Blind Image Restoration Enhances Digital Autoradiographic Imaging of Radiopharmaceutical Tissue Distribution

Peng Lu, Nadia Benabdallah, Wen Jiang, Brian W. Simons, Hanwen Zhang, Robert F. Hobbs, David Ulmert, Brian C. Baumann, Russell K. Pachynski, Abhinav K. Jha, Daniel L.J. Thorek

Research output: Contribution to journalArticlepeer-review

3 Scopus citations


Digital autoradiography (DAR) is a powerful tool to quantitatively determine the distribution of a radiopharmaceutical within a tissue section and is widely used in drug discovery and development. However, the low image resolution and significant background noise can result in poor correlation, even errors, between radiotracer distribution, anatomic structure, and molecular expression profiles. Differing from conventional optical systems, the point-spread function in DAR is determined by properties of radioisotope decay, phosphor, and digitizer. Calibration of an experimental point-spread function a priori is difficult, prone to error, and impractical. We have developed a content-adaptive restoration algorithm to address these problems. Methods: We model the DAR imaging process using a mixed Poisson–gaussian model and blindly restore the image by a penalized maximum-likelihood expectation-maximization algorithm (PG-PEM). PG-PEM implements a patch-based estimation algorithm with density-based spatial clustering of applications with noise to estimate noise parameters and uses L2 and Hessian Frebonius norms as regularization functions to improve performance. Results: First, PG-PEM outperformed other restoration algorithms at the denoising task (P, 0.01). Next, we implemented PG-PEM on preclinical DAR images (18F-FDG, treated mouse tumor and heart; 18F-NaF, treated mouse femur) and clinical DAR images (bone biopsy sections from 223RaCl2-treated castration-resistant prostate cancer patients). DAR images restored by PG-PEM of all samples achieved a significantly higher effective resolution and contrast-to-noise ratio and a lower SD of background (P, 0.0001). Additionally, by comparing the registration results between the clinical DAR images and the segmented bone masks from the corresponding histologic images, we found that the radiopharmaceutical distribution was significantly improved (P, 0.0001). Conclusion: PG-PEM is able to increase resolution and contrast while robustly accounting for DAR noise and demonstrates the capacity to be widely implemented to improve preclinical and clinical DAR imaging of radiopharmaceutical distribution.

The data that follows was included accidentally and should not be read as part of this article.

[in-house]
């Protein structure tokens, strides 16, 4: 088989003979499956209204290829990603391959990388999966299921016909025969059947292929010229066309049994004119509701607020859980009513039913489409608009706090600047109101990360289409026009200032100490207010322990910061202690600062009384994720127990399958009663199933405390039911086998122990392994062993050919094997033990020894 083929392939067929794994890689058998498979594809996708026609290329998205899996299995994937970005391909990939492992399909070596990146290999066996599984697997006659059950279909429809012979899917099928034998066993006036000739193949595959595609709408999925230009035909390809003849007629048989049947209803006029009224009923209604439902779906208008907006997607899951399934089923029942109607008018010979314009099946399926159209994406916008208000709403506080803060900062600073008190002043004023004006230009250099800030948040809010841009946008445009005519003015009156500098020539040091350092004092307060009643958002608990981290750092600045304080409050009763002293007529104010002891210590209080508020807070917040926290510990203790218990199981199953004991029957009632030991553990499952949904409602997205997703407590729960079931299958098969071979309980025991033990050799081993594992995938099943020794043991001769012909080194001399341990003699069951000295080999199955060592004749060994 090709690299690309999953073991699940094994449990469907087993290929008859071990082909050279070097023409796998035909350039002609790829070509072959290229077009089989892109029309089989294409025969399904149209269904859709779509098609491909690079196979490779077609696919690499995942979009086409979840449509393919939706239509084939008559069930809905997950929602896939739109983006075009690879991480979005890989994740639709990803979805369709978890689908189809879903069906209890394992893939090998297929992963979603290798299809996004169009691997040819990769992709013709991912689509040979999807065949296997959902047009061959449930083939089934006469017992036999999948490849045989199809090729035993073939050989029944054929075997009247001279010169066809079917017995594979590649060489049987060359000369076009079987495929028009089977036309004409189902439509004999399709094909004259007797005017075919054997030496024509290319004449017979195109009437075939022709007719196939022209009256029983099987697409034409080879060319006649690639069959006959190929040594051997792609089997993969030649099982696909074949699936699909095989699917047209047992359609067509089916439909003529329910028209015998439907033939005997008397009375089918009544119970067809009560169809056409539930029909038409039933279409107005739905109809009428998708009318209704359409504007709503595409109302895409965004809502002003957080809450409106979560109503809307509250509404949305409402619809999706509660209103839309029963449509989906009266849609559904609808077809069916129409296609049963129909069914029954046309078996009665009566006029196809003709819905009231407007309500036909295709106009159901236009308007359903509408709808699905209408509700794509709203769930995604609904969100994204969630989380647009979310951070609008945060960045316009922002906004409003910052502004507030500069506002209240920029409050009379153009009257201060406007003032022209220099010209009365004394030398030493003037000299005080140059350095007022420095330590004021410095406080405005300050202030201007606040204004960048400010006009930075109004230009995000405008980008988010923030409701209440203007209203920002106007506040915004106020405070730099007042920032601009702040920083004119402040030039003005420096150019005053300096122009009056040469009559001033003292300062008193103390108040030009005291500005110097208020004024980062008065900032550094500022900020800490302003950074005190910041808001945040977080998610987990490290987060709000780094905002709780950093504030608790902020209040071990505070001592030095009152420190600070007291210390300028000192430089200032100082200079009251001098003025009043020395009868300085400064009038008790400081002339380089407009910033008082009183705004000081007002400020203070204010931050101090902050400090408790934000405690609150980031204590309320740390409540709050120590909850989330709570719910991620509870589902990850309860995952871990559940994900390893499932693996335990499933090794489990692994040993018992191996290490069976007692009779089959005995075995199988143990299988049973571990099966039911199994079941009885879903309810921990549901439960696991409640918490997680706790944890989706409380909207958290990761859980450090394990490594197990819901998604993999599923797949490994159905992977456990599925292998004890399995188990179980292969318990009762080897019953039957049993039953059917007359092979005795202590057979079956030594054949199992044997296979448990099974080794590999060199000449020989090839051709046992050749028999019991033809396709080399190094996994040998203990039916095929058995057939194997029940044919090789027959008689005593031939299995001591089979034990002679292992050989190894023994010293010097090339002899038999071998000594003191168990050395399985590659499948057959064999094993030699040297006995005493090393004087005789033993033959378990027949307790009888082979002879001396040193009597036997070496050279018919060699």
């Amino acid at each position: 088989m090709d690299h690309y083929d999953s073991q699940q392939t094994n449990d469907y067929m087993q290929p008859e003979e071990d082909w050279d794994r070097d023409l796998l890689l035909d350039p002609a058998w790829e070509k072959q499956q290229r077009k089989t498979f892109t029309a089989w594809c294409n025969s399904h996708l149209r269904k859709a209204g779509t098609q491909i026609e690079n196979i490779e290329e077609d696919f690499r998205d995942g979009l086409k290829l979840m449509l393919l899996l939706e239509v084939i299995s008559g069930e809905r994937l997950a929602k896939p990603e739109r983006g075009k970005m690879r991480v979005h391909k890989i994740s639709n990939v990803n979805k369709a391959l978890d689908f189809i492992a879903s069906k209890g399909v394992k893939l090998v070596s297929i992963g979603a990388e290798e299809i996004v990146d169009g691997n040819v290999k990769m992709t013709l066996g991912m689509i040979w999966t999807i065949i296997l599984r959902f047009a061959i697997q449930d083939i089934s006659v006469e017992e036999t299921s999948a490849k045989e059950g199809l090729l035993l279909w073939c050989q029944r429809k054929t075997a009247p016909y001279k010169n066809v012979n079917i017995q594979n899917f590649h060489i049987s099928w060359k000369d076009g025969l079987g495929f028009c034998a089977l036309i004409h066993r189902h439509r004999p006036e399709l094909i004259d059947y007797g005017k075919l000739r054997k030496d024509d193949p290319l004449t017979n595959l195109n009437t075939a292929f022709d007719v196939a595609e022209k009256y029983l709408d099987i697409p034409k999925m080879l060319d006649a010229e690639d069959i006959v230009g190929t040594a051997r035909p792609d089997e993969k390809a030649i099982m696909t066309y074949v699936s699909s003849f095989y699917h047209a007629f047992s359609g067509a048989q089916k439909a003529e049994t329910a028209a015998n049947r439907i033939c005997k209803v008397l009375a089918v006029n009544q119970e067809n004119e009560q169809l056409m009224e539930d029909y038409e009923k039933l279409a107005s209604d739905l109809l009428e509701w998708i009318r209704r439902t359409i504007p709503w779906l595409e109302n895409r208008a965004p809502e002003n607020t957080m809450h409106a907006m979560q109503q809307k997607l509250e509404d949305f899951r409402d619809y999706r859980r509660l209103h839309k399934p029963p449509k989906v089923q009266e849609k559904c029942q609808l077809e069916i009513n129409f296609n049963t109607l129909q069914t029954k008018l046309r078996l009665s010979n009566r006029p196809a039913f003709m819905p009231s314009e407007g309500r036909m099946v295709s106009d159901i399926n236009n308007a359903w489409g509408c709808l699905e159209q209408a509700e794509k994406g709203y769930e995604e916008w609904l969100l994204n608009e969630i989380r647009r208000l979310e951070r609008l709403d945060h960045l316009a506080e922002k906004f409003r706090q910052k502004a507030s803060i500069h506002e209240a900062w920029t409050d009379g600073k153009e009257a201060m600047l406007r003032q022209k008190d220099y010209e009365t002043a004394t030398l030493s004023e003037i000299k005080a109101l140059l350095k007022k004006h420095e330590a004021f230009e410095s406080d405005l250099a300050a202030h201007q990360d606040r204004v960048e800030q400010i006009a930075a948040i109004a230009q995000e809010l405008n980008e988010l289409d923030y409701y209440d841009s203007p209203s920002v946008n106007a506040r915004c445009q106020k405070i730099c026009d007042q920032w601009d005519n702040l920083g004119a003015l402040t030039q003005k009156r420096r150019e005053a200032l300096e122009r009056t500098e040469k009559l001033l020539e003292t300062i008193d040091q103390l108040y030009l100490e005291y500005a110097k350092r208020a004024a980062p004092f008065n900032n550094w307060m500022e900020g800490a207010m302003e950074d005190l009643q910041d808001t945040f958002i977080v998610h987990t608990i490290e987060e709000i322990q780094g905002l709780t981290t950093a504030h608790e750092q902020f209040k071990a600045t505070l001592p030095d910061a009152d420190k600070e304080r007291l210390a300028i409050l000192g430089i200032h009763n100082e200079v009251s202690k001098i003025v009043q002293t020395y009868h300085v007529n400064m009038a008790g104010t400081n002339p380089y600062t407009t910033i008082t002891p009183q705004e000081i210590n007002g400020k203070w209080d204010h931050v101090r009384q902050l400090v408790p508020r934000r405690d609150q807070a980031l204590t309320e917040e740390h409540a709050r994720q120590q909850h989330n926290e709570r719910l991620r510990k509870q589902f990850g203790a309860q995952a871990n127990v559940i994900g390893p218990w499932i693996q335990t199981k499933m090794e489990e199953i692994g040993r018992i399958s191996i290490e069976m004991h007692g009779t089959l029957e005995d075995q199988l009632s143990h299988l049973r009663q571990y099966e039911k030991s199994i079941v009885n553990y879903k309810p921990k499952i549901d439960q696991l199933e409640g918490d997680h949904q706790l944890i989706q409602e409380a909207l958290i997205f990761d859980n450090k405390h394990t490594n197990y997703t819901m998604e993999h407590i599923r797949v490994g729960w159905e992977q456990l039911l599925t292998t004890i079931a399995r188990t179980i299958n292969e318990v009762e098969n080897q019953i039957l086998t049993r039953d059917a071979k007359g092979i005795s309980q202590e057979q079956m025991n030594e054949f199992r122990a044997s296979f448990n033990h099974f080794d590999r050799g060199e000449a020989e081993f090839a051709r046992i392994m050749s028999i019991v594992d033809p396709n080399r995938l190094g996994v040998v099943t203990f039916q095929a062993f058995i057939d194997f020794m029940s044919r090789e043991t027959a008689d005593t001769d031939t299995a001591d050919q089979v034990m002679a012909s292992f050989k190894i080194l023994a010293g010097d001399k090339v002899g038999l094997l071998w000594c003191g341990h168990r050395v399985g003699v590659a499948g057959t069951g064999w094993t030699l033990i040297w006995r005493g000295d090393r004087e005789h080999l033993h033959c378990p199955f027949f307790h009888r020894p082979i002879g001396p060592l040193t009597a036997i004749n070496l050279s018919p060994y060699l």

Original languageEnglish
Pages (from-to)591-597
Number of pages7
JournalJournal of Nuclear Medicine
Issue number4
StatePublished - Apr 1 2022


  • A-particle emission
  • Blind image restoration
  • Digital autoradiography
  • Poisson–gaussian noise model
  • Positron


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